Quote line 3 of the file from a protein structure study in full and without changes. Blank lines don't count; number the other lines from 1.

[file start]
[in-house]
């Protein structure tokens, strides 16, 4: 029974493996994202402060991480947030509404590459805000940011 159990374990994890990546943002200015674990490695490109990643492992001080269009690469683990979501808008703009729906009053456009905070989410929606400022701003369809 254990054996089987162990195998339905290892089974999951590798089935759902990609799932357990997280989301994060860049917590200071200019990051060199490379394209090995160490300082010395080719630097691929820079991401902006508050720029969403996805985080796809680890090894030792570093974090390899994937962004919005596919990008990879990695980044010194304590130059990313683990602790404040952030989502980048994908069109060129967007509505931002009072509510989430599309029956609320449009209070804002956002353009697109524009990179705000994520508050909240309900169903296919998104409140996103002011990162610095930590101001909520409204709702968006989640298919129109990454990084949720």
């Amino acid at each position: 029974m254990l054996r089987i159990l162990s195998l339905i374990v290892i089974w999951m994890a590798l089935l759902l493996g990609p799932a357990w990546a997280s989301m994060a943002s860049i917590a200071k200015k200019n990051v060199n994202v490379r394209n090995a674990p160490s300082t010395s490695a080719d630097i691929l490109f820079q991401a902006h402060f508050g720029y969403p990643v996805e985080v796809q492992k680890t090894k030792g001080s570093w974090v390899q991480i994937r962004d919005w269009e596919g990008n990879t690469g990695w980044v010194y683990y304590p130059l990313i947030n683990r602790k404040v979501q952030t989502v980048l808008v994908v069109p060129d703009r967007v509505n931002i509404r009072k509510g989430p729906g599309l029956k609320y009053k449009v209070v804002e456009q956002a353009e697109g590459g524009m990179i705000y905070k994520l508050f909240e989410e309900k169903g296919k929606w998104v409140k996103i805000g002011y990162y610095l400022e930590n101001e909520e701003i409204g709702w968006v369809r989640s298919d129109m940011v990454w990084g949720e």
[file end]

């Amino acid at each position: 029974m254990l054996r089987i159990l162990s195998l339905i374990v290892i089974w999951m994890a590798l089935l759902l493996g990609p799932a357990w990546a997280s989301m994060a943002s860049i917590a200071k200015k200019n990051v060199n994202v490379r394209n090995a674990p160490s300082t010395s490695a080719d630097i691929l490109f820079q991401a902006h402060f508050g720029y969403p990643v996805e985080v796809q492992k680890t090894k030792g001080s570093w974090v390899q991480i994937r962004d919005w269009e596919g990008n990879t690469g990695w980044v010194y683990y304590p130059l990313i947030n683990r602790k404040v979501q952030t989502v980048l808008v994908v069109p060129d703009r967007v509505n931002i509404r009072k509510g989430p729906g599309l029956k609320y009053k449009v209070v804002e456009q956002a353009e697109g590459g524009m990179i705000y905070k994520l508050f909240e989410e309900k169903g296919k929606w998104v409140k996103i805000g002011y990162y610095l400022e930590n101001e909520e701003i409204g709702w968006v369809r989640s298919d129109m940011v990454w990084g949720e």